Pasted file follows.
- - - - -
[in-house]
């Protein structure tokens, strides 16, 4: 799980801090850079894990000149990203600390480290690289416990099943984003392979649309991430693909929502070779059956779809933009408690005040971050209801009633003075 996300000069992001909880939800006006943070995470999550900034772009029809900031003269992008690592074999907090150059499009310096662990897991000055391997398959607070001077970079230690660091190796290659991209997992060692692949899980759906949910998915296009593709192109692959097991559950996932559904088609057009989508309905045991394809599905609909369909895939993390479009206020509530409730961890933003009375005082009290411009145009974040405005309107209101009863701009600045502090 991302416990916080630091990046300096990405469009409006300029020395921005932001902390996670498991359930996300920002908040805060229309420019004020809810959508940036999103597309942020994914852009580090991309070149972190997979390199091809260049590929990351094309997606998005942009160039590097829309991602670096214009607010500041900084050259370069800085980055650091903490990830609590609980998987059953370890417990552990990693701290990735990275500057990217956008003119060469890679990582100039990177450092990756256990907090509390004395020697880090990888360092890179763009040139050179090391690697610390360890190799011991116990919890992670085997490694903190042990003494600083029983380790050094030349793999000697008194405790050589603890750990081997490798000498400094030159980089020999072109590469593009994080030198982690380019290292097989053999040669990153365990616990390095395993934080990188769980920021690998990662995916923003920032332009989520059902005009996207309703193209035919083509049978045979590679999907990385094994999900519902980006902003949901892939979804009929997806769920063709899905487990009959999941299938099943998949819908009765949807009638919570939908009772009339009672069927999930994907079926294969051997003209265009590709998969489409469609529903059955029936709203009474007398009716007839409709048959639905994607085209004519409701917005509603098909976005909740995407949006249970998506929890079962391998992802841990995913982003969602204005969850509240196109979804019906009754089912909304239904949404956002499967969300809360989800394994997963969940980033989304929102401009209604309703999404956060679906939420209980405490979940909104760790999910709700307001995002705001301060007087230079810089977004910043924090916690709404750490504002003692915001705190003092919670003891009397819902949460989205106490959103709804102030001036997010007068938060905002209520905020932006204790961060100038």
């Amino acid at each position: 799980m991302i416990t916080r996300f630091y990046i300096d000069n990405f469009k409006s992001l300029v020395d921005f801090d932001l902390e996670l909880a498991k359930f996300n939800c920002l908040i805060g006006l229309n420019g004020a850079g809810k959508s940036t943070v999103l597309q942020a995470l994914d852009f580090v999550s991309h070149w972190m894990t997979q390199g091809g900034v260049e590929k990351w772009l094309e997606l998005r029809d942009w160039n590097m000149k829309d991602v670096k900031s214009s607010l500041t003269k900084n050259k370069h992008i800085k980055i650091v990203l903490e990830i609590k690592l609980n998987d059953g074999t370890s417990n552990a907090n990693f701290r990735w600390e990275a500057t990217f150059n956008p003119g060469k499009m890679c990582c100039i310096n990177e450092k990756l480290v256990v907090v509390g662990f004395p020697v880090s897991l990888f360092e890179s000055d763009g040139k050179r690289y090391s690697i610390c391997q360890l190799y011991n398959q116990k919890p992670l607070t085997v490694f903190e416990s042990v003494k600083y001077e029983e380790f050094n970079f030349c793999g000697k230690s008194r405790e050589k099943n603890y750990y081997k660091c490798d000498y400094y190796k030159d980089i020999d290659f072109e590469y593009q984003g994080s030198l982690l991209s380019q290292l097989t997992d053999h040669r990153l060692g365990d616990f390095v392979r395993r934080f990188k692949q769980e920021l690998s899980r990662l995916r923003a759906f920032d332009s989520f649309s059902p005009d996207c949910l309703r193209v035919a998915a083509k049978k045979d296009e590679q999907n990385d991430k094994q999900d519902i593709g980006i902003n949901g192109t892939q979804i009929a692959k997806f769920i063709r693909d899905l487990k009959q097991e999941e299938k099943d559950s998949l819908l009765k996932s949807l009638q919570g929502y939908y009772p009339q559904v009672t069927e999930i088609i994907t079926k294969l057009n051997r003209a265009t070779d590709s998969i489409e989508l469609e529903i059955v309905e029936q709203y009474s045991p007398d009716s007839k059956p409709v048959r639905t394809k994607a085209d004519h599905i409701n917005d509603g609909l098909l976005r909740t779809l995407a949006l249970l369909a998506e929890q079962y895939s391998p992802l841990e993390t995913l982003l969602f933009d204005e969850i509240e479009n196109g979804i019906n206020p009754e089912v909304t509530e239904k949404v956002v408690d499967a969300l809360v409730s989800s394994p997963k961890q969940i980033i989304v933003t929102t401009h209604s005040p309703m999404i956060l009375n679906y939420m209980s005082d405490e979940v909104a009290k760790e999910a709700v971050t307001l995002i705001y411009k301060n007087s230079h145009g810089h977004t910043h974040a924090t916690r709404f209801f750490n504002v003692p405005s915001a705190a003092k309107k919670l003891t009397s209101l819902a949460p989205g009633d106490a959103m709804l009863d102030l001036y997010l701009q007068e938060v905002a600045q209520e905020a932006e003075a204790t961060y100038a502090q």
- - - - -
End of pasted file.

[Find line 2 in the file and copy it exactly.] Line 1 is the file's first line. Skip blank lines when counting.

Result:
């Protein structure tokens, strides 16, 4: 799980801090850079894990000149990203600390480290690289416990099943984003392979649309991430693909929502070779059956779809933009408690005040971050209801009633003075 996300000069992001909880939800006006943070995470999550900034772009029809900031003269992008690592074999907090150059499009310096662990897991000055391997398959607070001077970079230690660091190796290659991209997992060692692949899980759906949910998915296009593709192109692959097991559950996932559904088609057009989508309905045991394809599905609909369909895939993390479009206020509530409730961890933003009375005082009290411009145009974040405005309107209101009863701009600045502090 991302416990916080630091990046300096990405469009409006300029020395921005932001902390996670498991359930996300920002908040805060229309420019004020809810959508940036999103597309942020994914852009580090991309070149972190997979390199091809260049590929990351094309997606998005942009160039590097829309991602670096214009607010500041900084050259370069800085980055650091903490990830609590609980998987059953370890417990552990990693701290990735990275500057990217956008003119060469890679990582100039990177450092990756256990907090509390004395020697880090990888360092890179763009040139050179090391690697610390360890190799011991116990919890992670085997490694903190042990003494600083029983380790050094030349793999000697008194405790050589603890750990081997490798000498400094030159980089020999072109590469593009994080030198982690380019290292097989053999040669990153365990616990390095395993934080990188769980920021690998990662995916923003920032332009989520059902005009996207309703193209035919083509049978045979590679999907990385094994999900519902980006902003949901892939979804009929997806769920063709899905487990009959999941299938099943998949819908009765949807009638919570939908009772009339009672069927999930994907079926294969051997003209265009590709998969489409469609529903059955029936709203009474007398009716007839409709048959639905994607085209004519409701917005509603098909976005909740995407949006249970998506929890079962391998992802841990995913982003969602204005969850509240196109979804019906009754089912909304239904949404956002499967969300809360989800394994997963969940980033989304929102401009209604309703999404956060679906939420209980405490979940909104760790999910709700307001995002705001301060007087230079810089977004910043924090916690709404750490504002003692915001705190003092919670003891009397819902949460989205106490959103709804102030001036997010007068938060905002209520905020932006204790961060100038």